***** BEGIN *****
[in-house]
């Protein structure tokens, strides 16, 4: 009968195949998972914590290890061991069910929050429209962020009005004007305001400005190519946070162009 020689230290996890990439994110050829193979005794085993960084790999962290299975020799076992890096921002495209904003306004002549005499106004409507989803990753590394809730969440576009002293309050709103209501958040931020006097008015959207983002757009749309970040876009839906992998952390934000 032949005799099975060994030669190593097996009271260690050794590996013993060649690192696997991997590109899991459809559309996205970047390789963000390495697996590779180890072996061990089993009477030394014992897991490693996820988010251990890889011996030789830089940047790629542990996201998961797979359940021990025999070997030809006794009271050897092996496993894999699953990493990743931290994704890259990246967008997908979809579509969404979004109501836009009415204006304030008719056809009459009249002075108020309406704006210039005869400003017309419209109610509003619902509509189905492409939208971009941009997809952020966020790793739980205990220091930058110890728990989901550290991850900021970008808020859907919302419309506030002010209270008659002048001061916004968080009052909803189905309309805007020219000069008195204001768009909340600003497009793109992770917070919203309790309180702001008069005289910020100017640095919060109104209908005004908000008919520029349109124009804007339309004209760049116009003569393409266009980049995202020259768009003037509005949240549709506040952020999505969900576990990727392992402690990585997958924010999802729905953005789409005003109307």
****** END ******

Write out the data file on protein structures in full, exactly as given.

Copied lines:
[in-house]
């Protein structure tokens, strides 16, 4: 009968195949998972914590290890061991069910929050429209962020009005004007305001400005190519946070162009 020689230290996890990439994110050829193979005794085993960084790999962290299975020799076992890096921002495209904003306004002549005499106004409507989803990753590394809730969440576009002293309050709103209501958040931020006097008015959207983002757009749309970040876009839906992998952390934000 032949005799099975060994030669190593097996009271260690050794590996013993060649690192696997991997590109899991459809559309996205970047390789963000390495697996590779180890072996061990089993009477030394014992897991490693996820988010251990890889011996030789830089940047790629542990996201998961797979359940021990025999070997030809006794009271050897092996496993894999699953990493990743931290994704890259990246967008997908979809579509969404979004109501836009009415204006304030008719056809009459009249002075108020309406704006210039005869400003017309419209109610509003619902509509189905492409939208971009941009997809952020966020790793739980205990220091930058110890728990989901550290991850900021970008808020859907919302419309506030002010209270008659002048001061916004968080009052909803189905309309805007020219000069008195204001768009909340600003497009793109992770917070919203309790309180702001008069005289910020100017640095919060109104209908005004908000008919520029349109124009804007339309004209760049116009003569393409266009980049995202020259768009003037509005949240549709506040952020999505969900576990990727392992402690990585997958924010999802729905953005789409005003109307």